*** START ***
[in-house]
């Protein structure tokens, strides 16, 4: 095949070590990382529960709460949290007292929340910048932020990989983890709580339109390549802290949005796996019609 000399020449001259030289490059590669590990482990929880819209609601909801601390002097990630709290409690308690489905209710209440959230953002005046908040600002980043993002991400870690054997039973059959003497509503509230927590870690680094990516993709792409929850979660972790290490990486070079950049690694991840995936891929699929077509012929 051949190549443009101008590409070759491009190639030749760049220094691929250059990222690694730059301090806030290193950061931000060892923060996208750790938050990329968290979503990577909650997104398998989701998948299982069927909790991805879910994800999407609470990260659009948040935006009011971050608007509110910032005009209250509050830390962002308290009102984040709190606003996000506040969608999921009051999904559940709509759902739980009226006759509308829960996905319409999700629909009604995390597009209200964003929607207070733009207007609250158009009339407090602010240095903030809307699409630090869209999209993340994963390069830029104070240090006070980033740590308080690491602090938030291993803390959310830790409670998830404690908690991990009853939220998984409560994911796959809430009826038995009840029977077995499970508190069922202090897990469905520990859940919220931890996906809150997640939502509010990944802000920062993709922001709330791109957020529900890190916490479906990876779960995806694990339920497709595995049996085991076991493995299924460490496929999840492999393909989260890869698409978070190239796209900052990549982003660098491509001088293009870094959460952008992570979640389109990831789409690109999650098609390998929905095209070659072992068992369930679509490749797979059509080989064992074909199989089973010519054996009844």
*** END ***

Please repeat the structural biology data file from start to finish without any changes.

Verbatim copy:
[in-house]
């Protein structure tokens, strides 16, 4: 095949070590990382529960709460949290007292929340910048932020990989983890709580339109390549802290949005796996019609 000399020449001259030289490059590669590990482990929880819209609601909801601390002097990630709290409690308690489905209710209440959230953002005046908040600002980043993002991400870690054997039973059959003497509503509230927590870690680094990516993709792409929850979660972790290490990486070079950049690694991840995936891929699929077509012929 051949190549443009101008590409070759491009190639030749760049220094691929250059990222690694730059301090806030290193950061931000060892923060996208750790938050990329968290979503990577909650997104398998989701998948299982069927909790991805879910994800999407609470990260659009948040935006009011971050608007509110910032005009209250509050830390962002308290009102984040709190606003996000506040969608999921009051999904559940709509759902739980009226006759509308829960996905319409999700629909009604995390597009209200964003929607207070733009207007609250158009009339407090602010240095903030809307699409630090869209999209993340994963390069830029104070240090006070980033740590308080690491602090938030291993803390959310830790409670998830404690908690991990009853939220998984409560994911796959809430009826038995009840029977077995499970508190069922202090897990469905520990859940919220931890996906809150997640939502509010990944802000920062993709922001709330791109957020529900890190916490479906990876779960995806694990339920497709595995049996085991076991493995299924460490496929999840492999393909989260890869698409978070190239796209900052990549982003660098491509001088293009870094959460952008992570979640389109990831789409690109999650098609390998929905095209070659072992068992369930679509490749797979059509080989064992074909199989089973010519054996009844």